Written by Kelsey D. Atherton
Nefertiti belongs to the ages. Does her likeness belong to the people? That’s a question for philosophers and museum curators to debate, but thanks to an enterprising group of secretive scanners, it has a practical answer: yes. Using Microsoft Kinect scanners hidden under scarves, Nora Al-Badri, a German-Iraqi artist, and Jan Nikolai Nelles, a German artist, recorded the bust of Nefertiti at the Neues Museum in Berlin last year. That bust is now available as a 3D rendering that people can download and 3D print.
Queen Nefertiti ruled Egypt with her husband, the pharaoh Akhenaten, during Egypt’s 18th dynasty, around 1350 BC to 1334 BC. Archaeologists search for her tomb to this day. The bust of Nefertiti was found in an ancient sculptor's workshop in Egypt in 1912, and taken to Germany, where it has resided ever since. Here’s what the scan of the bust looks like:
Since the bust’s discovery, it’s become both a symbol and figurehead of tensions in preservation culture and museums. Standards for archaeological work have changed a lot over the past century, and the once-fashionable idea that artifacts needed to be in European museums for safekeeping is now met with calls for returning art and artifacts to their country of origin.
Germany has so far not granted the bust of Nefertiti a right to return home to Egypt, so instead, scans of it may be the next best thing. At Hyperallergic, Claire Voon writes:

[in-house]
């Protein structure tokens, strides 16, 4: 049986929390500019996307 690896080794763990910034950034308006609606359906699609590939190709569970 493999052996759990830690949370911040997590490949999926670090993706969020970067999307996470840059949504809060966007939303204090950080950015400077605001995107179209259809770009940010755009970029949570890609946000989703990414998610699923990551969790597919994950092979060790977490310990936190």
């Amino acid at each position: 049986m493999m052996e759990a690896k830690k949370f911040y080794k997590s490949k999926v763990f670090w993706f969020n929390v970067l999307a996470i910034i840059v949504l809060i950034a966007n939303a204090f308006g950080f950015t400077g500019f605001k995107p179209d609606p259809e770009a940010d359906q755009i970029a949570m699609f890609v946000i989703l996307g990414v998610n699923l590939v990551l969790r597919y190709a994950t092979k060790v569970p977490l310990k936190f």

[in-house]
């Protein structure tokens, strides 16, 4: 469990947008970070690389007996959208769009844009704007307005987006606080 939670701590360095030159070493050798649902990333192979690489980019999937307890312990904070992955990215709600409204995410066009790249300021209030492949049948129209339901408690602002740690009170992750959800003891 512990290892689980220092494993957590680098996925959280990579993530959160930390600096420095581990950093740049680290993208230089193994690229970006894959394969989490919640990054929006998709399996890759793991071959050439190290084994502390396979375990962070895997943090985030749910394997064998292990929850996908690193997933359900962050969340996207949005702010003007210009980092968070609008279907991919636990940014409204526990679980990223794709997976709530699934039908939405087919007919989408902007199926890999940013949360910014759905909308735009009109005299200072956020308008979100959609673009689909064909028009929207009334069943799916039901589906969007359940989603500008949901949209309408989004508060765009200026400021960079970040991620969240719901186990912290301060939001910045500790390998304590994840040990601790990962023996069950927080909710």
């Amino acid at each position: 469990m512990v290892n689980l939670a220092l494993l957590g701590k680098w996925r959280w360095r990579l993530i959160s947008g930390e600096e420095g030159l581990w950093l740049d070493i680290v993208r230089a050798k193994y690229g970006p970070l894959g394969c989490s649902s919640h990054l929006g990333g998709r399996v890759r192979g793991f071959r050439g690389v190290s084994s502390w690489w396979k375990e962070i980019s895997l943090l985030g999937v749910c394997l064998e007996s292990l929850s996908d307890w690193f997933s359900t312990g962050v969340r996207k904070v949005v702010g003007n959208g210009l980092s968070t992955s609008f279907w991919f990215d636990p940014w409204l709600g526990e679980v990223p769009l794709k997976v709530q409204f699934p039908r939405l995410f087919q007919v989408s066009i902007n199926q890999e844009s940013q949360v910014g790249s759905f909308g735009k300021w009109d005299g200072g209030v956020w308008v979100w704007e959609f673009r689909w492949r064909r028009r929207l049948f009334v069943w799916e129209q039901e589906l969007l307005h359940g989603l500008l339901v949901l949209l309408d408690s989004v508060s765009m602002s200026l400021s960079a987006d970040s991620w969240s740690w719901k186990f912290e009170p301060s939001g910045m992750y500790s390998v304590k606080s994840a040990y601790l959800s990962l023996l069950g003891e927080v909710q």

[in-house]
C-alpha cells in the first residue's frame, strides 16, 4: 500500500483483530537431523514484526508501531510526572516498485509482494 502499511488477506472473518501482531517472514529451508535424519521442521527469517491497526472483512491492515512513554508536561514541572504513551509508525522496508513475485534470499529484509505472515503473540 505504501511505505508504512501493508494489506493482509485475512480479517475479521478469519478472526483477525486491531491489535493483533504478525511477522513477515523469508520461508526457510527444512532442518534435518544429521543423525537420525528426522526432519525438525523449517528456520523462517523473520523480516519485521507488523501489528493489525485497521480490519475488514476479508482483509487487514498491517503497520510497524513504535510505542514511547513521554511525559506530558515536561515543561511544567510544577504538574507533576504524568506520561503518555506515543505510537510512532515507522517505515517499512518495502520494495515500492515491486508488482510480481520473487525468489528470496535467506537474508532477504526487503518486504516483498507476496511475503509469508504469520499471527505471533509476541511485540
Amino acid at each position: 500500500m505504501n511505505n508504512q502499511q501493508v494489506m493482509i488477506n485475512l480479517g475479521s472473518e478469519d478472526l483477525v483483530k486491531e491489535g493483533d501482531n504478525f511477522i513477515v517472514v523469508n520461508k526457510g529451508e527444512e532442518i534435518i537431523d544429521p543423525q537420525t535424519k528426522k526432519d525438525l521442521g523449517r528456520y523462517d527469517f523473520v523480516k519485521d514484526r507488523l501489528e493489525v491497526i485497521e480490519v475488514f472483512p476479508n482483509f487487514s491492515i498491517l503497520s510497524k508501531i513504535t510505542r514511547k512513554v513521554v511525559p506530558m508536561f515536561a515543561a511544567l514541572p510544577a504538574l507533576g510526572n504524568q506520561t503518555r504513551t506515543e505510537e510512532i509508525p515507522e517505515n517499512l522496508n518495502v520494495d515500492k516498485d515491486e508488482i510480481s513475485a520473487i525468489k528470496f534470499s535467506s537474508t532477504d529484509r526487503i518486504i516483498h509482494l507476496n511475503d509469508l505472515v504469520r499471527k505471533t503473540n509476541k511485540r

Ultimately, the artists hope their actions will place pressure on not only the Neues Museum but on all museums to repatriate objects to the communities and nations from which they came. Rather than viewing such an idea as radical, they see it as pragmatic, as a logical update to cultural institutions in the digital era: especially given the technological possibilities of today, the pair believes museums who repatriate artifacts could then show copies or digital representatives of them. Many people have already created their own Nefertitis from the released data; the 3D statue in the American University in Cairo stands as such an example of Al-Badri and Nelles’s ideals for the future of museums, in addition to being one immediate solution that may arise from individual action.Watch the surreptitious scanning below:
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